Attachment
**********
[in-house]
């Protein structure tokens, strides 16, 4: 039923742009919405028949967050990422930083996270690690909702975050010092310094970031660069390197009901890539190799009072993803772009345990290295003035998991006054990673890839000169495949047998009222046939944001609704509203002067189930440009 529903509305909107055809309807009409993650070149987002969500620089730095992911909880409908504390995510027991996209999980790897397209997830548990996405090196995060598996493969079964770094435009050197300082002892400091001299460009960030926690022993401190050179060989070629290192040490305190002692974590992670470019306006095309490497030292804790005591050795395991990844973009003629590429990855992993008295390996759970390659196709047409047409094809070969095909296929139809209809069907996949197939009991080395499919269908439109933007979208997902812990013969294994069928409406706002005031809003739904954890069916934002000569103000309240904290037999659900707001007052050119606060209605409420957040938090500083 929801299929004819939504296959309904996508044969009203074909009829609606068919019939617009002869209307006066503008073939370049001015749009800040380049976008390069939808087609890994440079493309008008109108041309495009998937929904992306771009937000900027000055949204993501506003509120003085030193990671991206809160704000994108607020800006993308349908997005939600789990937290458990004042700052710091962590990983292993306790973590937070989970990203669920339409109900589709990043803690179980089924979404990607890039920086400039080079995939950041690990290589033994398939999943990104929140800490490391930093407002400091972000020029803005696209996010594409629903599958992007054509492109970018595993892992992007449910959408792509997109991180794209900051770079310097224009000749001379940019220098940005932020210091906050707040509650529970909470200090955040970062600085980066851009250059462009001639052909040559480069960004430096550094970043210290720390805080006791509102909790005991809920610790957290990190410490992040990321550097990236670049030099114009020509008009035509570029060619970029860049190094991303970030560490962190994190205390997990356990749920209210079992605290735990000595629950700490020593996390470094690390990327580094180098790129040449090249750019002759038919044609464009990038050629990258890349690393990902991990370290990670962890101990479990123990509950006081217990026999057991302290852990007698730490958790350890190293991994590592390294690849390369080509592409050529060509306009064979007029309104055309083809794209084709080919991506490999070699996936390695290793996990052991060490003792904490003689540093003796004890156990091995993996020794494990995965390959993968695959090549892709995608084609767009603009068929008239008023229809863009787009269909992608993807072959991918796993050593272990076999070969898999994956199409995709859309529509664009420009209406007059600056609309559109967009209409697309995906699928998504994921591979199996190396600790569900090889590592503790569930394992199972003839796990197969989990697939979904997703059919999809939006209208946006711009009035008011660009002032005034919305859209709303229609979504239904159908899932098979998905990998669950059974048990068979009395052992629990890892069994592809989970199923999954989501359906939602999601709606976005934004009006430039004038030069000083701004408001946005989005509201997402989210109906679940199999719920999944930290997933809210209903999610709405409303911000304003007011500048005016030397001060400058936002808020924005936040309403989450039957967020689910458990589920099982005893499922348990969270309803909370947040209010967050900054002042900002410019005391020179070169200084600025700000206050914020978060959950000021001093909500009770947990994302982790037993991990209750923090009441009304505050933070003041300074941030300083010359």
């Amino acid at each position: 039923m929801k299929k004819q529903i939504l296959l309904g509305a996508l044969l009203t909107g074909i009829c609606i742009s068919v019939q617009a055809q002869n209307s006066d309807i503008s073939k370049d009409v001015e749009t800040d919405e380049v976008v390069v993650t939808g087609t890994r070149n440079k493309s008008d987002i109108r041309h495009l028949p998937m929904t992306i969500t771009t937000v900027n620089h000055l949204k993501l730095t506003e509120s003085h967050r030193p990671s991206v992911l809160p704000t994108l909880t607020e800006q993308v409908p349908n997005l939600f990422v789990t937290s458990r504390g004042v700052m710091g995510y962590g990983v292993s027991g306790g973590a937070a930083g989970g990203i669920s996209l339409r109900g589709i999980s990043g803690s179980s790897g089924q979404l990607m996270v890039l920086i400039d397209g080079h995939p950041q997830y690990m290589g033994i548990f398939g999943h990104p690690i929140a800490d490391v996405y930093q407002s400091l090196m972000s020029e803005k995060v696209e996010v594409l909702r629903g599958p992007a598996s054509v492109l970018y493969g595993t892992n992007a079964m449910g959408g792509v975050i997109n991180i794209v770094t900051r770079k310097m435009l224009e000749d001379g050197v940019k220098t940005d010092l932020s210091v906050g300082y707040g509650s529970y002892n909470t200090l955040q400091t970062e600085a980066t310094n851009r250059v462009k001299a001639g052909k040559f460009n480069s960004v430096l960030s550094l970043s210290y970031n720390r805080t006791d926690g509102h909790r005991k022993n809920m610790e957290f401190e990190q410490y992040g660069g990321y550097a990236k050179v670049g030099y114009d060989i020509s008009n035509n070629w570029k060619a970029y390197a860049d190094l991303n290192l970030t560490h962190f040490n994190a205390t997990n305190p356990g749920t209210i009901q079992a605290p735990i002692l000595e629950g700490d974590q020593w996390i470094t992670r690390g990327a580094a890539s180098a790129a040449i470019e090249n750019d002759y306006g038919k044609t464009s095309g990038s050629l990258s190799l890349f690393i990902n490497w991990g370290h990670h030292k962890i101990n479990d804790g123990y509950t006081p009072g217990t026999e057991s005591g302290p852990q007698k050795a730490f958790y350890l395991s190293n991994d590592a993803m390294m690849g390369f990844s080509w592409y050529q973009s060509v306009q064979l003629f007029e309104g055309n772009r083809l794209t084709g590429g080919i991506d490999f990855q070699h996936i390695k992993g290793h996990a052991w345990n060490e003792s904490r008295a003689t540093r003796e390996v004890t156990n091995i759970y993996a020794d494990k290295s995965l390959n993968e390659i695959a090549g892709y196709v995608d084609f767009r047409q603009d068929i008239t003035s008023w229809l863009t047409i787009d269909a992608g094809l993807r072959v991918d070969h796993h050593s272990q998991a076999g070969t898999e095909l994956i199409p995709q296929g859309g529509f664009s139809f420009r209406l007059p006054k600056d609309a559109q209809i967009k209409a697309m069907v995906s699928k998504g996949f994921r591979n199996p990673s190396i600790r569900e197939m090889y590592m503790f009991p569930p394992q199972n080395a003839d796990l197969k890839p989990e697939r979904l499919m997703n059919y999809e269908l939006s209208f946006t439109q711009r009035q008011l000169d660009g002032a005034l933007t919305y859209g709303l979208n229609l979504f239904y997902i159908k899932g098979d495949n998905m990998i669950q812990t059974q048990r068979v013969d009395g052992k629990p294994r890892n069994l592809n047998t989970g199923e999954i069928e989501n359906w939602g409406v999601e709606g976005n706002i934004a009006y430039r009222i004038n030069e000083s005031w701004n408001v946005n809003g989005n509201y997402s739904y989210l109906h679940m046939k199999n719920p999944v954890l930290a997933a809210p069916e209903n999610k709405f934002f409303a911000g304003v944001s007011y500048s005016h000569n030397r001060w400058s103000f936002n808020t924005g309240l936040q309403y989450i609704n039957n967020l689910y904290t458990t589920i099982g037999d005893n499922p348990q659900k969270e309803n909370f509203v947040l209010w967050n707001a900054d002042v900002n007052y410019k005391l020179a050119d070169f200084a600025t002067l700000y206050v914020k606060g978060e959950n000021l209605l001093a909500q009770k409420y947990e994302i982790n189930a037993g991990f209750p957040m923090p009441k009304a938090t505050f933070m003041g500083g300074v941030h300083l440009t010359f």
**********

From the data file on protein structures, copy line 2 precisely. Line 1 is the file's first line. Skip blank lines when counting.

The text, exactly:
């Protein structure tokens, strides 16, 4: 039923742009919405028949967050990422930083996270690690909702975050010092310094970031660069390197009901890539190799009072993803772009345990290295003035998991006054990673890839000169495949047998009222046939944001609704509203002067189930440009 529903509305909107055809309807009409993650070149987002969500620089730095992911909880409908504390995510027991996209999980790897397209997830548990996405090196995060598996493969079964770094435009050197300082002892400091001299460009960030926690022993401190050179060989070629290192040490305190002692974590992670470019306006095309490497030292804790005591050795395991990844973009003629590429990855992993008295390996759970390659196709047409047409094809070969095909296929139809209809069907996949197939009991080395499919269908439109933007979208997902812990013969294994069928409406706002005031809003739904954890069916934002000569103000309240904290037999659900707001007052050119606060209605409420957040938090500083 929801299929004819939504296959309904996508044969009203074909009829609606068919019939617009002869209307006066503008073939370049001015749009800040380049976008390069939808087609890994440079493309008008109108041309495009998937929904992306771009937000900027000055949204993501506003509120003085030193990671991206809160704000994108607020800006993308349908997005939600789990937290458990004042700052710091962590990983292993306790973590937070989970990203669920339409109900589709990043803690179980089924979404990607890039920086400039080079995939950041690990290589033994398939999943990104929140800490490391930093407002400091972000020029803005696209996010594409629903599958992007054509492109970018595993892992992007449910959408792509997109991180794209900051770079310097224009000749001379940019220098940005932020210091906050707040509650529970909470200090955040970062600085980066851009250059462009001639052909040559480069960004430096550094970043210290720390805080006791509102909790005991809920610790957290990190410490992040990321550097990236670049030099114009020509008009035509570029060619970029860049190094991303970030560490962190994190205390997990356990749920209210079992605290735990000595629950700490020593996390470094690390990327580094180098790129040449090249750019002759038919044609464009990038050629990258890349690393990902991990370290990670962890101990479990123990509950006081217990026999057991302290852990007698730490958790350890190293991994590592390294690849390369080509592409050529060509306009064979007029309104055309083809794209084709080919991506490999070699996936390695290793996990052991060490003792904490003689540093003796004890156990091995993996020794494990995965390959993968695959090549892709995608084609767009603009068929008239008023229809863009787009269909992608993807072959991918796993050593272990076999070969898999994956199409995709859309529509664009420009209406007059600056609309559109967009209409697309995906699928998504994921591979199996190396600790569900090889590592503790569930394992199972003839796990197969989990697939979904997703059919999809939006209208946006711009009035008011660009002032005034919305859209709303229609979504239904159908899932098979998905990998669950059974048990068979009395052992629990890892069994592809989970199923999954989501359906939602999601709606976005934004009006430039004038030069000083701004408001946005989005509201997402989210109906679940199999719920999944930290997933809210209903999610709405409303911000304003007011500048005016030397001060400058936002808020924005936040309403989450039957967020689910458990589920099982005893499922348990969270309803909370947040209010967050900054002042900002410019005391020179070169200084600025700000206050914020978060959950000021001093909500009770947990994302982790037993991990209750923090009441009304505050933070003041300074941030300083010359």